Presiding Bishop Katharine Jefferts Schori gave the opening homily. You can view it here. The Episcopal Cafe is also hosting the video here. You'll want to see this one. It is quite good.
What follows is a just a taste of Bp. Katharine's message. You'll want to listen to the whole thing, however, if you hope to understand some segments, such as the reference to "the valleys."
...The frequent human assumption that one cultural or religious context is the whole, and the human hubris or idolatry involved in that assumption, becomes the underpinning of religiously sanctioned violence. The self-justified truth claim, whether religious or otherwise, is the source of all violence.Make sure you listen to the entire homily before commenting.
If I am the most important reality in the universe, then my desires are most certainly to be satisfied, whatever may stand in the way. The use of force to meet those desires is the definition of violence.
"Violence" has its verbal origins in the same root as "vital" - having to do with life...But violence is the use of ones own life force to subvert or traduce the life of another.
The nature of religion is to provide a world view that is effective in leading us beyond ourselves, that we might give our hearts to something larger than our own narrow self interests. The great religions insist that our relationship with that something or someone is reflected in our relationship with our fellow human beings...
...Sometimes,however, religion stops at the binding of a like-minded community that is unable to see beyond its own group. That is the relgion of the valley bound, who see all outsiders as evil or impure or benighted. That is the religion of the enslaved. It is the religion of those who refuse to deeply engage another who also claims eternal truth...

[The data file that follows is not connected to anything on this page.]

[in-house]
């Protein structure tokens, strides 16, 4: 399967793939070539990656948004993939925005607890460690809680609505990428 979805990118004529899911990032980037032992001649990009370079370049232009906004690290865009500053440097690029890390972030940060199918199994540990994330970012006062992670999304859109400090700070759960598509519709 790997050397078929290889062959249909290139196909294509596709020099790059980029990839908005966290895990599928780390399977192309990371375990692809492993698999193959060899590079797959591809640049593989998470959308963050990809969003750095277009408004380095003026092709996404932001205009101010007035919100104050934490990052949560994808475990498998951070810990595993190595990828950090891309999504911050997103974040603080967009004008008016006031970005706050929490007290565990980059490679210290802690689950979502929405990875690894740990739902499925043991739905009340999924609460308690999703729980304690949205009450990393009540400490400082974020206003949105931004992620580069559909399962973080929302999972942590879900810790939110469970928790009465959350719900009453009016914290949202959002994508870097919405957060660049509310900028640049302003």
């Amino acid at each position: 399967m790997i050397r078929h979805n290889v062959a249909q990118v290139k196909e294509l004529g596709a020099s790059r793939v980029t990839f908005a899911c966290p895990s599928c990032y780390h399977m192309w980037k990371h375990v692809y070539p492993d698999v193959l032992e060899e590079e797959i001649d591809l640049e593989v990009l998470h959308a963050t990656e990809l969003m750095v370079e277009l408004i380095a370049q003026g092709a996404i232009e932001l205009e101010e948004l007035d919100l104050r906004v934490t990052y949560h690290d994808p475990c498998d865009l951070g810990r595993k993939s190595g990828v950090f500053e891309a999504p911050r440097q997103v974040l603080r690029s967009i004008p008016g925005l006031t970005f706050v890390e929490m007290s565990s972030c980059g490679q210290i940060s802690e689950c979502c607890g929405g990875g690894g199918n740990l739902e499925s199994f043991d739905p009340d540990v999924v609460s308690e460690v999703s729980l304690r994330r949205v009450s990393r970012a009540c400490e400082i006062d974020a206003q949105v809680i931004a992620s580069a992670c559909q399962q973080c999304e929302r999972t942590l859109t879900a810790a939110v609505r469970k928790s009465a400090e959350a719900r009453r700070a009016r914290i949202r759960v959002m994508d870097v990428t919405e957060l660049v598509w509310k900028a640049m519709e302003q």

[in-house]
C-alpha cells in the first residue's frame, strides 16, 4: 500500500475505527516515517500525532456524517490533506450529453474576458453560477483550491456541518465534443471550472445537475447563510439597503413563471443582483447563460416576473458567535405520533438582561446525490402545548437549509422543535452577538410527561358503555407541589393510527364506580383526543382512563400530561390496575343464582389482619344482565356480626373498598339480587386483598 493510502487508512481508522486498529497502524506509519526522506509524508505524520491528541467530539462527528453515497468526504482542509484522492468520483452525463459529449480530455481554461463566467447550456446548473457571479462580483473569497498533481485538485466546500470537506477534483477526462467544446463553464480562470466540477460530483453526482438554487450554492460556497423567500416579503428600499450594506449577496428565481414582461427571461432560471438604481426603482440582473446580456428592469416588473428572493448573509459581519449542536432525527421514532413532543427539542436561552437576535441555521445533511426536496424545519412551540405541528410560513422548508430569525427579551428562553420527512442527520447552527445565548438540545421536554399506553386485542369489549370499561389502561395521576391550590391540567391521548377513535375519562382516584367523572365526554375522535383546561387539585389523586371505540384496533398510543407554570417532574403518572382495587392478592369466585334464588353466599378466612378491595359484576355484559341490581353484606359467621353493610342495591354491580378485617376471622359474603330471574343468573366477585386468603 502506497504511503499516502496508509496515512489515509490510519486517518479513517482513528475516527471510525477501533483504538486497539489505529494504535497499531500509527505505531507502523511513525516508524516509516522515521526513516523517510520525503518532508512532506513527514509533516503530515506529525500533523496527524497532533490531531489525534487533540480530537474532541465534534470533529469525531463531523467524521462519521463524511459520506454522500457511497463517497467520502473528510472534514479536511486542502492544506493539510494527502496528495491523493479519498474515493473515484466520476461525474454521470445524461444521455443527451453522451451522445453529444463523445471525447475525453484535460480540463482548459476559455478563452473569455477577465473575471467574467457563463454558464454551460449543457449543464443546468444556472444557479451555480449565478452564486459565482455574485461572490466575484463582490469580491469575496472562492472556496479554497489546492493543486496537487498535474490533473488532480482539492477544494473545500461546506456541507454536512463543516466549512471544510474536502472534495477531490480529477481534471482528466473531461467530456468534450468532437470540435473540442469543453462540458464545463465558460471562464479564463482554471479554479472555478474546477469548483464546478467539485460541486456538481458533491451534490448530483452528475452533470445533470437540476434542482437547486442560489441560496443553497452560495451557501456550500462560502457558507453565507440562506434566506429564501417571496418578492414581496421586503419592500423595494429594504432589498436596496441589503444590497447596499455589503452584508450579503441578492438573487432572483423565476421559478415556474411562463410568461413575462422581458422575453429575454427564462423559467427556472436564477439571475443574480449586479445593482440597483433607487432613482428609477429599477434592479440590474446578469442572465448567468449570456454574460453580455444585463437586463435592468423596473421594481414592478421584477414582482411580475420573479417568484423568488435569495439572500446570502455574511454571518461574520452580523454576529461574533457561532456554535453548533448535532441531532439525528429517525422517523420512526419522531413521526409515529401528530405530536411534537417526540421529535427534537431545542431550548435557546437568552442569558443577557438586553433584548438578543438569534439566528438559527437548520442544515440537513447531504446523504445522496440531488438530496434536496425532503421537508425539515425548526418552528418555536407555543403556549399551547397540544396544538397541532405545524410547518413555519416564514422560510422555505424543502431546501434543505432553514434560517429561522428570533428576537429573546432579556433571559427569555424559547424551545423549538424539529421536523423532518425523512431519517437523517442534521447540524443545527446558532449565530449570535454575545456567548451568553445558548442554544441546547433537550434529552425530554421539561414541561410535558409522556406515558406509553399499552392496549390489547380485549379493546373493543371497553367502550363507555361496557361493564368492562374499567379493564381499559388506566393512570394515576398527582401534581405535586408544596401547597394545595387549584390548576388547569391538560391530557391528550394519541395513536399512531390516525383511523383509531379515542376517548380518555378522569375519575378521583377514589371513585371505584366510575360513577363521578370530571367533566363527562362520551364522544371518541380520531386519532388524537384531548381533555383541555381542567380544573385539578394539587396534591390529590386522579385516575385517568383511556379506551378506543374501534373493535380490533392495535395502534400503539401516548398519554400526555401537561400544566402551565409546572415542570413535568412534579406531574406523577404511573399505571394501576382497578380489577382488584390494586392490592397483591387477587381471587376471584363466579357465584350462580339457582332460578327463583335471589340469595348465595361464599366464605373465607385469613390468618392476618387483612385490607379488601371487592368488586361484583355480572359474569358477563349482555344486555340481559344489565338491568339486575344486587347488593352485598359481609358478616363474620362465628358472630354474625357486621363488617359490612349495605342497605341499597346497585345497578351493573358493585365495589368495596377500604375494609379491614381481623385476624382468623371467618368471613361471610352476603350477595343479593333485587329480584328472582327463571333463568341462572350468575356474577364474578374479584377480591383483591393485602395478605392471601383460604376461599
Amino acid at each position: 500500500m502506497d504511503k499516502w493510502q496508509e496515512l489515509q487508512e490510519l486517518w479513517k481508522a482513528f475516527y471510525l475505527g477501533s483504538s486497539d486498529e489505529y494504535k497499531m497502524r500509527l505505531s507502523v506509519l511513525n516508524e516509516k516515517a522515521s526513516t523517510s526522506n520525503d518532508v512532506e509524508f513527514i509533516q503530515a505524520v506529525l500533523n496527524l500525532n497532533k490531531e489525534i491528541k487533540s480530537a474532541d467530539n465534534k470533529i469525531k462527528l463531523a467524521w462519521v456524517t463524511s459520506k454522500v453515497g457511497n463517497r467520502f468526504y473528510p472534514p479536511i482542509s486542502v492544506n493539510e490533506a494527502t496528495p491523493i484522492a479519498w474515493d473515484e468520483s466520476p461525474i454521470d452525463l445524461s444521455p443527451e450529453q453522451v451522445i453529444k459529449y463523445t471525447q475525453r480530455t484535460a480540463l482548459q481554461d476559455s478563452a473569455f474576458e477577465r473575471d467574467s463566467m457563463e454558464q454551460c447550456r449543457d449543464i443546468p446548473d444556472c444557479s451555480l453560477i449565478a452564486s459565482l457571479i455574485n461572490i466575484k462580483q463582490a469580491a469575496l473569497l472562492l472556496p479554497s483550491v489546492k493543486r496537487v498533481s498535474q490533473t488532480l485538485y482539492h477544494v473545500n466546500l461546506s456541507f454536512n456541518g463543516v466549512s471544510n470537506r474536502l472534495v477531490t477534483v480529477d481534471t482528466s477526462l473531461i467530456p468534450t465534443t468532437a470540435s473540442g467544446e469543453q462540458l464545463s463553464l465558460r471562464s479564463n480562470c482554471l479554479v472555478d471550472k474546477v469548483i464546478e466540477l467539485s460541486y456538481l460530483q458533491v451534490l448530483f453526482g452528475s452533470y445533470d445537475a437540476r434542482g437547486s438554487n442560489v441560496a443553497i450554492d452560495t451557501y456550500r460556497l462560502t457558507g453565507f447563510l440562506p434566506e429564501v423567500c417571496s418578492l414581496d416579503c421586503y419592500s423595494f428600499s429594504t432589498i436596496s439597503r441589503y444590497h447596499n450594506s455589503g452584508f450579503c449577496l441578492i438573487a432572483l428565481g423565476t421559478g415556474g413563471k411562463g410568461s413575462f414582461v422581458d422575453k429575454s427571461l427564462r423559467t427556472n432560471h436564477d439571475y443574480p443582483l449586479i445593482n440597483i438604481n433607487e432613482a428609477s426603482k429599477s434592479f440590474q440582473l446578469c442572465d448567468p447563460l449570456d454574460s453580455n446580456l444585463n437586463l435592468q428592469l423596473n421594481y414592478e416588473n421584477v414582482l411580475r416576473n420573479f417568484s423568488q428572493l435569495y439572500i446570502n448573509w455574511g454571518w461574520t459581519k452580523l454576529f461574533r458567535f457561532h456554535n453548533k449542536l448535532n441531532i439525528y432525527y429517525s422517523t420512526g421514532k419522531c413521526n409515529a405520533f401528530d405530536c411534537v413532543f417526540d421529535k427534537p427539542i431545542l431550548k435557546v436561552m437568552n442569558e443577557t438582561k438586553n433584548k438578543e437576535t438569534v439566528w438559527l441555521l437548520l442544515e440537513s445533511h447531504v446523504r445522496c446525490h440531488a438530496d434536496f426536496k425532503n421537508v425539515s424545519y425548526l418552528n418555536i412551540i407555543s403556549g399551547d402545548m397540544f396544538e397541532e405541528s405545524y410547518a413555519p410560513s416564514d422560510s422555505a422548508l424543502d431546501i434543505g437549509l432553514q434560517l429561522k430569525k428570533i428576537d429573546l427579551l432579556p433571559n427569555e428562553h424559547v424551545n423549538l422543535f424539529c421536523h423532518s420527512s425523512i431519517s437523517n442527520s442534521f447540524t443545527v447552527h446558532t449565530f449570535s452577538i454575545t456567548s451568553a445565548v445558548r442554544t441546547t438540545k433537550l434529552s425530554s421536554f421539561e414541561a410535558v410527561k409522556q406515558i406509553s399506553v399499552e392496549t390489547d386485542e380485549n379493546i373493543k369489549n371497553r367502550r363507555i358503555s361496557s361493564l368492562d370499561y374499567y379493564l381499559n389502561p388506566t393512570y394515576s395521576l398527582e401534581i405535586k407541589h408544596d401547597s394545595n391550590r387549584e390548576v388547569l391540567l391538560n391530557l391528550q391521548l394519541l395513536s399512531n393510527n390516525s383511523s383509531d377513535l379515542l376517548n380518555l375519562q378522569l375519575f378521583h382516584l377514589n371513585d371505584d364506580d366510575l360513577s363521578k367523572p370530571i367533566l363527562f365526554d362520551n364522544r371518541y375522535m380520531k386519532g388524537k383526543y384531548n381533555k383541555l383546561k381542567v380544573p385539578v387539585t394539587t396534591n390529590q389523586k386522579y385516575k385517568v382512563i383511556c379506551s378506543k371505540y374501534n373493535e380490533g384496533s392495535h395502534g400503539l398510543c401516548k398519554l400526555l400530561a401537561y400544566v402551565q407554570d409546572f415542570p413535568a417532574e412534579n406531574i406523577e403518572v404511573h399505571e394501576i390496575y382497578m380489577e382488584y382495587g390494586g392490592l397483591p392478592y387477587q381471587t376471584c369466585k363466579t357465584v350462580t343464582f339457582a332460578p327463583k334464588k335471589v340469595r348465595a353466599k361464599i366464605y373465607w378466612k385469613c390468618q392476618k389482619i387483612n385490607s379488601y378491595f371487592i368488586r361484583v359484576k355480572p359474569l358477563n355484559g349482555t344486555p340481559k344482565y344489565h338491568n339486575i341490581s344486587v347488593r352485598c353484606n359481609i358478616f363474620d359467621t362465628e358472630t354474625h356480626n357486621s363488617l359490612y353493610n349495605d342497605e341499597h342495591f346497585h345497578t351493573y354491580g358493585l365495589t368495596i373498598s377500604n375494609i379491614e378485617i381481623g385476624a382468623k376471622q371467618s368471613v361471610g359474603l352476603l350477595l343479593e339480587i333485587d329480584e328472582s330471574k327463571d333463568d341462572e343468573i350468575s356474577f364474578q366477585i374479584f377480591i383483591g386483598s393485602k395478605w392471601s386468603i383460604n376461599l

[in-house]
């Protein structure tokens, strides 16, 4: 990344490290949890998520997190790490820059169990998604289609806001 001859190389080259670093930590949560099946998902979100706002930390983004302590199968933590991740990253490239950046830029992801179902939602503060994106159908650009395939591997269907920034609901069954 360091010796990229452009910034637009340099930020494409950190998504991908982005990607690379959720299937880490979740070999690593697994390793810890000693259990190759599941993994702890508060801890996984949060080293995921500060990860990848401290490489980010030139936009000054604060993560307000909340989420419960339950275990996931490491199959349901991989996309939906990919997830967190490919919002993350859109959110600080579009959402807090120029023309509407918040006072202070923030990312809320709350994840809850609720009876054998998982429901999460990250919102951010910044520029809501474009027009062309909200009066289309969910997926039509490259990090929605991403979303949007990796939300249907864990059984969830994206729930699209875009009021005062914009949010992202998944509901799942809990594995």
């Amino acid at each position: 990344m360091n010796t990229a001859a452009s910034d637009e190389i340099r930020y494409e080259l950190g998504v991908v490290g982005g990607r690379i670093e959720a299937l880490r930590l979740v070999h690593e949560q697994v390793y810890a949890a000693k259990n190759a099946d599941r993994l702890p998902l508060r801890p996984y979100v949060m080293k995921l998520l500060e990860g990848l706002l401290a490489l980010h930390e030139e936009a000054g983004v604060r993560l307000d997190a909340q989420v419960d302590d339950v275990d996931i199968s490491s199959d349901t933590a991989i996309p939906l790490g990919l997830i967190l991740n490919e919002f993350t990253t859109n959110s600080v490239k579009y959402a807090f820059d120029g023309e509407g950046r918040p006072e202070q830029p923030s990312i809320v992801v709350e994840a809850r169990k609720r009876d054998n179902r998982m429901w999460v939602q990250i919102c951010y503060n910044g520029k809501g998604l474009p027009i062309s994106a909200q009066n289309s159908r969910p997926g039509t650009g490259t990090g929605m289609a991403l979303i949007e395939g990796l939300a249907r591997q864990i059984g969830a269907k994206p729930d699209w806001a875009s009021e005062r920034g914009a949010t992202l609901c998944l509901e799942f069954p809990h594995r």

...The end of violence is discovering the wild embrace of the One who created us...
...Those who drop the knife have done as the writer of I John suggests; they have given up fear. Perfect love casts out fear. For fear has to do with punishment, and whoever fears has not reached perfection in love...
...Rumi, the Sufi mystic, said;
"With passion, pray.
With passion work.
With passion, make love.
With passion, eat and drink and dance and play.
Why look like a dead fish in the ocean of God?"
Dead fish have been hooked by violence.
The response to the violence of our faith communities is either to tap the knowledge that comes from scaling the heights of those ridges between our river valleys, or by jumping in the river and swimming down to the sea, but not as a dead fish.
To answer a question from yesterday; what did I mean by "my salvation is yoked with yours"? Listen to Bp. Katharine's message. She has explained it better than I ever could.
My thanks to Kathy and the Episcopal Cafe for pointing me to this video.